Missouri highway officials fear rise in fatalities
JEFFERSON CITY, Mo. (AP) - Missouri transportation officials are cautioning that the state could see a rise in traffic fatalities and bridge closures following the defeat of a proposed sales tax.
State transportation commissioners held a subdued meeting Wednesday, a day after voters rejected a three-quarters cent sales tax for transportation by 59 percent of the vote. The proposal would have raised at least $540 million annually for the next decade and funded over 800 transportation projects.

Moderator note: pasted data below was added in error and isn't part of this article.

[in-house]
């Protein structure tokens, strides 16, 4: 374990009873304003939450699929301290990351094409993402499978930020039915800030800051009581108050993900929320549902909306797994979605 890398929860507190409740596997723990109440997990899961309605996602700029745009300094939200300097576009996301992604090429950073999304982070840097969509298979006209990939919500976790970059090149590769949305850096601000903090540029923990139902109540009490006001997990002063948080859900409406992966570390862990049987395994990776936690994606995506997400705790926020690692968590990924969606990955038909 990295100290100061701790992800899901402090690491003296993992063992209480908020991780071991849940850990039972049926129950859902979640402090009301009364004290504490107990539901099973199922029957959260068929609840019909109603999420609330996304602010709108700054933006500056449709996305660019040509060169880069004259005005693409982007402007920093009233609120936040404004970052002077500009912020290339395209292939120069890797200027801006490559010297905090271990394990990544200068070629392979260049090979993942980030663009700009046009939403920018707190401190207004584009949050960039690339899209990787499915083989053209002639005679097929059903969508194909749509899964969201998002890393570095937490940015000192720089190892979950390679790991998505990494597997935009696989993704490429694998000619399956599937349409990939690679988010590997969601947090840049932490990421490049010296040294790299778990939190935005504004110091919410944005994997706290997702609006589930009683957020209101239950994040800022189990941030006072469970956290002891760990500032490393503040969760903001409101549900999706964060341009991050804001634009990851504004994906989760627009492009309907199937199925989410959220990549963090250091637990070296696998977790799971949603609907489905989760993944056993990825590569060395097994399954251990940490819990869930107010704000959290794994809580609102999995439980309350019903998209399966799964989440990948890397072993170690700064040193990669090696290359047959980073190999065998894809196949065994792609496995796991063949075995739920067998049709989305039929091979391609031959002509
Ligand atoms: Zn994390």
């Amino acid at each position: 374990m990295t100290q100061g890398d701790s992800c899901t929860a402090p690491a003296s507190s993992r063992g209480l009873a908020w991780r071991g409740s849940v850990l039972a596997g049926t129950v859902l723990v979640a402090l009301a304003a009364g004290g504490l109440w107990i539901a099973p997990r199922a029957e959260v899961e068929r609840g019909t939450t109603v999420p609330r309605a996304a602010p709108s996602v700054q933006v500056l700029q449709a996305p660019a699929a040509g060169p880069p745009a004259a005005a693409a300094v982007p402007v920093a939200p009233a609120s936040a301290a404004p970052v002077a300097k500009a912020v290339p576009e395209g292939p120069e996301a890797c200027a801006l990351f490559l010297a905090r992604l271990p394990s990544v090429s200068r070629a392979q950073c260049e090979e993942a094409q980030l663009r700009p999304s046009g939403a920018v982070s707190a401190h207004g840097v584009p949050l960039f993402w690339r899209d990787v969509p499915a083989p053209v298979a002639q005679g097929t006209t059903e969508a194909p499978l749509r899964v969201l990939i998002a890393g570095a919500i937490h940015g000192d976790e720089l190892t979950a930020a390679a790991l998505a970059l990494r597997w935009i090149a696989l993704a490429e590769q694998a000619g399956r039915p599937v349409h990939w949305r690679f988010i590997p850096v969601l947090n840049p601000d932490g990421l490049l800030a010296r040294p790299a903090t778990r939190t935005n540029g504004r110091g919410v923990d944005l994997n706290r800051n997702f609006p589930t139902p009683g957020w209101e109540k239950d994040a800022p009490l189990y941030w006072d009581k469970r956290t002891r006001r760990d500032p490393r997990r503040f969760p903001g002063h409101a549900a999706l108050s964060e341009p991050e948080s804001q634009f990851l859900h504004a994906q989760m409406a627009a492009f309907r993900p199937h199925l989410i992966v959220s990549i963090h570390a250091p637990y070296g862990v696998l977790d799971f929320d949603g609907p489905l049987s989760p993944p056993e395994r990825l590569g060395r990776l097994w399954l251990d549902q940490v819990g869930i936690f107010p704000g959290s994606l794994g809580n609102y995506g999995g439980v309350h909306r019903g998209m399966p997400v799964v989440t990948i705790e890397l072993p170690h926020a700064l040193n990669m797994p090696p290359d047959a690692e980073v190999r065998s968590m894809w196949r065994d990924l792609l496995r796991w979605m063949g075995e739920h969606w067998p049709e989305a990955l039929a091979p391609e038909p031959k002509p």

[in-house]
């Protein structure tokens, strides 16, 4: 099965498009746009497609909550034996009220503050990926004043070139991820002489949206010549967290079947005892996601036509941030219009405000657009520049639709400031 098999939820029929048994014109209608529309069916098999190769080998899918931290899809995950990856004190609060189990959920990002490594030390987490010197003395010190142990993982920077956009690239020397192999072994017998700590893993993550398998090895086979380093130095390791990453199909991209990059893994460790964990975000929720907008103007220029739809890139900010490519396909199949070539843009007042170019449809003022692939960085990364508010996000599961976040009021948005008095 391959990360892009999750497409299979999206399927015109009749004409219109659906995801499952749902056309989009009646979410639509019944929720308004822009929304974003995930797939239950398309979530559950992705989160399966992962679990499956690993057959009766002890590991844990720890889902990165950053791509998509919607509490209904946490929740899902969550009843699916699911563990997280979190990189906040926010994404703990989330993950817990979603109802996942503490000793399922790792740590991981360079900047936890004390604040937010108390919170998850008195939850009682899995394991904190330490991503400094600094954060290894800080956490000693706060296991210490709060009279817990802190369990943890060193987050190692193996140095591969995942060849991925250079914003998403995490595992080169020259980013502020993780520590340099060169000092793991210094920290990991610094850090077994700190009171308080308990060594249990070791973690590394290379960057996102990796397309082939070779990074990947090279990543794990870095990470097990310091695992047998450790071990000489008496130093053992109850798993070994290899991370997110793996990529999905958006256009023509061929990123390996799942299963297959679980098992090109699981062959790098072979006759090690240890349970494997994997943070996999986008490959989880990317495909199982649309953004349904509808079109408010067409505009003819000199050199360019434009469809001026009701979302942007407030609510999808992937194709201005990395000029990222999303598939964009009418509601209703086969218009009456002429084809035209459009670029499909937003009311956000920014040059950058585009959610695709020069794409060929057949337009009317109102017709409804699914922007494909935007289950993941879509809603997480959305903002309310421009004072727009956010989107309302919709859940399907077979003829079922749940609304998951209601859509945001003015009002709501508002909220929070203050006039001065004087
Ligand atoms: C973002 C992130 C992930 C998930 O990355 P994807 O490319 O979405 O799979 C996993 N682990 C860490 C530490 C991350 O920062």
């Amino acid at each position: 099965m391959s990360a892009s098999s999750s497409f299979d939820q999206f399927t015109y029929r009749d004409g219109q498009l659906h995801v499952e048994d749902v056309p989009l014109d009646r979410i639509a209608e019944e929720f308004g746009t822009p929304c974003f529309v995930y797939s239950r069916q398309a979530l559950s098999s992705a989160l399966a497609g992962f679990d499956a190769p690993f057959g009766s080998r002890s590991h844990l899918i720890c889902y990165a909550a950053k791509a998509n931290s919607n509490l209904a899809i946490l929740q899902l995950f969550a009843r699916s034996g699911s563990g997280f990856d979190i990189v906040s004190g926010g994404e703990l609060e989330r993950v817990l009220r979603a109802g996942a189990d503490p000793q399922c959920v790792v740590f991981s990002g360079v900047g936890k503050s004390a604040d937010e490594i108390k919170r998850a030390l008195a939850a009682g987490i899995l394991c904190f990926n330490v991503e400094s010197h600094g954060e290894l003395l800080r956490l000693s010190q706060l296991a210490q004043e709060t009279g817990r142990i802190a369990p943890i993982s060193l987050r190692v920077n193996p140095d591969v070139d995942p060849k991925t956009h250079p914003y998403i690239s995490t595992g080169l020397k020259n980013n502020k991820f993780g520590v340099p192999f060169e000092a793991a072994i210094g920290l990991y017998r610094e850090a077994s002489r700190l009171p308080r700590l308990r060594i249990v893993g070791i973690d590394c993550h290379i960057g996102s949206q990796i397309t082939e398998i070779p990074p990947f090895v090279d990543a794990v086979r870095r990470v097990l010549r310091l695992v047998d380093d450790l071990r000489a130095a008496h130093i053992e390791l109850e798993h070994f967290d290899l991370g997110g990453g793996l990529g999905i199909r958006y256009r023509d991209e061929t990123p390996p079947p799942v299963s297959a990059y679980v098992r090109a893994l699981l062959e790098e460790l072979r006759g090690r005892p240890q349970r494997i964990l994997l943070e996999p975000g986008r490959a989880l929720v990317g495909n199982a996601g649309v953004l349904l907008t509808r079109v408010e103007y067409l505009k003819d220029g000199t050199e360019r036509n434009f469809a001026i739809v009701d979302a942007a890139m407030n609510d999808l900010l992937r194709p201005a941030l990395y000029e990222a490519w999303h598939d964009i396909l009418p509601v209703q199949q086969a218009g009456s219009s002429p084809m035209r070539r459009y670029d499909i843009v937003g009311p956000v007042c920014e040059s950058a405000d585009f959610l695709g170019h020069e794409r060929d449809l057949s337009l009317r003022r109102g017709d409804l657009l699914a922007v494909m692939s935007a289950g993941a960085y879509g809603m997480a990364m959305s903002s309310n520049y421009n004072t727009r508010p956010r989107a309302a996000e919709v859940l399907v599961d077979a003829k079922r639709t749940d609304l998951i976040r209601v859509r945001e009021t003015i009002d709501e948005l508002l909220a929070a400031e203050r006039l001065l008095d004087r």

Without additional revenue, transportation commissioners say that by 2017 they won't have enough money to adequately maintain roads and bridges.
Commissioners fear traffic fatalities will go up if they can't improve rural two-lane roads that lack shoulders. They said the state could have to close some bridges if it lacks the money to repair them.